Nunavut cabinet minister violated Integrity Act, says report
Integrity commissioner recommends Fred Schell pay fine and apologize
Nunavut's integrity commissioner has found cabinet minister Fred Schell violated the Integrity Act in six of nine allegations made earlier this year.
Schell is the MLA for South Baffin and a cabinet minister without a portfolio after the premier stripped him of all his portfolios in March, alleging Schell had abused his power as a cabinet minister. Schell had been in charge of Human Resources and responsible for the Nunavut Housing Corp.
In a report tabled to the legislative assembly Tuesday, Integrity Commissioner Norman Pickell said Schell had a conversation about his own business interests with the president of the Nunavut Housing Corporation and contacted another housing official about his personal affairs.
Pickell also found Schell made inappropriate inquiries about two Nunavut government employees to further his own private interests.
The South Baffin MLA also gave false evidence at the hearing examining his conduct, prompting the integrity commissioner to write that it is hard to imagine anything more serious than lying under oath.
On three other allegations, Pickell found Schell didn't violate the terms of his blind trust agreement, did not mislead the secretary to cabinet and the integrity commissioner with respect to the circumstances surrounding the appointment of his executive assistant, and did not carry on a business or contract with the Government of Nunavut without the authorization of the integrity commissioner.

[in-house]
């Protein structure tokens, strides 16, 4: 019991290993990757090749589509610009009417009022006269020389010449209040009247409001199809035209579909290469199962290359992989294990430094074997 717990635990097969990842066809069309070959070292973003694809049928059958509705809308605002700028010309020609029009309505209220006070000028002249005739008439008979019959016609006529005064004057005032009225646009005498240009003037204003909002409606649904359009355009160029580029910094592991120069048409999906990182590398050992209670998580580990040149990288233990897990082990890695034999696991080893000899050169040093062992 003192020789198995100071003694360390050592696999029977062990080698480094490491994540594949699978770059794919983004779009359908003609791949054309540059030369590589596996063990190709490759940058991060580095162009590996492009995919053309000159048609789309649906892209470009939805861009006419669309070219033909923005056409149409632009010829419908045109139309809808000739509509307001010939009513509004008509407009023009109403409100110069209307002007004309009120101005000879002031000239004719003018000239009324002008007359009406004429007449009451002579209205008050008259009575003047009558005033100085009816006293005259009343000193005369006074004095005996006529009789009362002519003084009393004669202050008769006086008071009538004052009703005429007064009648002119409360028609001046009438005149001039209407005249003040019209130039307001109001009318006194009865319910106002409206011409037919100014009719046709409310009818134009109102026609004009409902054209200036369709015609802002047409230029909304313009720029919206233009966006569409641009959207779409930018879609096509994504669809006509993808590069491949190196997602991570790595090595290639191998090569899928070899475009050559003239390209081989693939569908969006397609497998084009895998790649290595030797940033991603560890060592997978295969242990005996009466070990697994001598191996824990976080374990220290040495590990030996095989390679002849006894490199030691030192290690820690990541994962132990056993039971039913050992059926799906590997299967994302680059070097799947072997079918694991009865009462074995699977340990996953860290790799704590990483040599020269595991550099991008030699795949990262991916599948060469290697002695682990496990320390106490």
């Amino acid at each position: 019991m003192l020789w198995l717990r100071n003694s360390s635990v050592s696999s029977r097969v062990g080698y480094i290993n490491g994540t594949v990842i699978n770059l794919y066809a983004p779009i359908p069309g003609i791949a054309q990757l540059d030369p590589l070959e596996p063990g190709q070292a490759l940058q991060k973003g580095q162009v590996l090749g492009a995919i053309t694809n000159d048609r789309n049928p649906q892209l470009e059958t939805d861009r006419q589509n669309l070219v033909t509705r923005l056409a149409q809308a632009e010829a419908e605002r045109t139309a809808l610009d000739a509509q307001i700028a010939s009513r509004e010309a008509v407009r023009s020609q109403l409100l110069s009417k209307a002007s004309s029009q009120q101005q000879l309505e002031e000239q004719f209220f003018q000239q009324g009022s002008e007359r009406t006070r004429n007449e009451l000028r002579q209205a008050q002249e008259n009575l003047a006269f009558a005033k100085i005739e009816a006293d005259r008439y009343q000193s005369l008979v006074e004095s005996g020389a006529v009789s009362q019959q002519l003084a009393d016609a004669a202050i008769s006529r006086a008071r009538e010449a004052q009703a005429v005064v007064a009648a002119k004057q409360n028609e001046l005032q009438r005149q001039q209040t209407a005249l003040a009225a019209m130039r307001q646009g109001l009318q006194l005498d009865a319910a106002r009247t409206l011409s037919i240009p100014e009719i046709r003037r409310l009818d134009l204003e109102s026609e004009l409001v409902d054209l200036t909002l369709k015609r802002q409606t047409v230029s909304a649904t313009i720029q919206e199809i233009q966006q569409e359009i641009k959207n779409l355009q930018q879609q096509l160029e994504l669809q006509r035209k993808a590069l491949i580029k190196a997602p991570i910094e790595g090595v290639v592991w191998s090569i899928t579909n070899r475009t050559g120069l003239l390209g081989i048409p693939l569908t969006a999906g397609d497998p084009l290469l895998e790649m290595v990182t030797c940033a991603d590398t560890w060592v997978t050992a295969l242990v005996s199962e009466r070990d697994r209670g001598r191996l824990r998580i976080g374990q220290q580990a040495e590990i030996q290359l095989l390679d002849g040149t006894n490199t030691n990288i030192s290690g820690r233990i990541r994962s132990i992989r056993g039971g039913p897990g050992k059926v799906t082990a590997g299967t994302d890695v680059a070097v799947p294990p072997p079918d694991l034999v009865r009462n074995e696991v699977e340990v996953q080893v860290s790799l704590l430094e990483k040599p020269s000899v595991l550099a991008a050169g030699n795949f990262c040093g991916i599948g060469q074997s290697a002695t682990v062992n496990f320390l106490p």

Pickell recommends Schell be fined a maximum of $10,000 with eight months to pay, that he apologize in the legislature and send letters of apology to two government staff members within three days of the acceptance of the report and that he meet with elders within three months to discuss his conduct.
He did not recommend suspending Schell from the legislature, saying that would punish his constituents and they didn't do anything wrong, but said Schell has not always served the common good in keeping with traditional Nunavummiut values.
Pickell said "it became obvious to me that there were several missed opportunities where senior public servants and ministerial staff could have and should have questioned Mr. Schell about the propriety of what he was doing."
Pickell started his investigation on May 4 after receiving the formal complaint in April.
This is not the first time Schell has been subject of an ethics investigation. Last year, the integrity commissioner found Schell had violated Nunavut's Integrity Act by using his position as an MLA for personal gain. MLAs rejected that report.
MLAs will now decide if they will approve or reject this report.